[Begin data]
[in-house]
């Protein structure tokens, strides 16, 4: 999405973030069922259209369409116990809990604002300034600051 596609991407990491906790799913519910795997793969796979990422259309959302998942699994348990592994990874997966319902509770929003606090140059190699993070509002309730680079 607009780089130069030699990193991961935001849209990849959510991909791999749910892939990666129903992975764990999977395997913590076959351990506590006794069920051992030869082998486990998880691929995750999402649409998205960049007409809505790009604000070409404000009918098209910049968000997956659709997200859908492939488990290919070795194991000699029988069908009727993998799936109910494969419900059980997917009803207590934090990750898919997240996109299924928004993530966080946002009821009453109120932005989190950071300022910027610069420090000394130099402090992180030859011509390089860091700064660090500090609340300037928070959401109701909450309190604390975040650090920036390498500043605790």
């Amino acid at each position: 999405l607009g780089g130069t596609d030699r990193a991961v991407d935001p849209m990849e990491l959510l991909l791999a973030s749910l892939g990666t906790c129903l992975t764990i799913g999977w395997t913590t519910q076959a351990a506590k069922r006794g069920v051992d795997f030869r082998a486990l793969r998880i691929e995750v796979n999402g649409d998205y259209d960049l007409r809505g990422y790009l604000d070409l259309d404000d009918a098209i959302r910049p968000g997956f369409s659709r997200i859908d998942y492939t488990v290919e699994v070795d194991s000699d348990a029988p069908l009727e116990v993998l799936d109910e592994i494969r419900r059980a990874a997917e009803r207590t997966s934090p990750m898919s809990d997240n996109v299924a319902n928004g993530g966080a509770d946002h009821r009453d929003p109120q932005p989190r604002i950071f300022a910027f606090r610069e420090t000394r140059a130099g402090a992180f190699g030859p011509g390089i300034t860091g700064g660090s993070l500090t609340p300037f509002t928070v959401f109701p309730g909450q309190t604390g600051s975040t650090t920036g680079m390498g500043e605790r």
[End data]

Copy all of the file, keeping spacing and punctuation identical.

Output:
[in-house]
């Protein structure tokens, strides 16, 4: 999405973030069922259209369409116990809990604002300034600051 596609991407990491906790799913519910795997793969796979990422259309959302998942699994348990592994990874997966319902509770929003606090140059190699993070509002309730680079 607009780089130069030699990193991961935001849209990849959510991909791999749910892939990666129903992975764990999977395997913590076959351990506590006794069920051992030869082998486990998880691929995750999402649409998205960049007409809505790009604000070409404000009918098209910049968000997956659709997200859908492939488990290919070795194991000699029988069908009727993998799936109910494969419900059980997917009803207590934090990750898919997240996109299924928004993530966080946002009821009453109120932005989190950071300022910027610069420090000394130099402090992180030859011509390089860091700064660090500090609340300037928070959401109701909450309190604390975040650090920036390498500043605790």
């Amino acid at each position: 999405l607009g780089g130069t596609d030699r990193a991961v991407d935001p849209m990849e990491l959510l991909l791999a973030s749910l892939g990666t906790c129903l992975t764990i799913g999977w395997t913590t519910q076959a351990a506590k069922r006794g069920v051992d795997f030869r082998a486990l793969r998880i691929e995750v796979n999402g649409d998205y259209d960049l007409r809505g990422y790009l604000d070409l259309d404000d009918a098209i959302r910049p968000g997956f369409s659709r997200i859908d998942y492939t488990v290919e699994v070795d194991s000699d348990a029988p069908l009727e116990v993998l799936d109910e592994i494969r419900r059980a990874a997917e009803r207590t997966s934090p990750m898919s809990d997240n996109v299924a319902n928004g993530g966080a509770d946002h009821r009453d929003p109120q932005p989190r604002i950071f300022a910027f606090r610069e420090t000394r140059a130099g402090a992180f190699g030859p011509g390089i300034t860091g700064g660090s993070l500090t609340p300037f509002t928070v959401f109701p309730g909450q309190t604390g600051s975040t650090t920036g680079m390498g500043e605790r």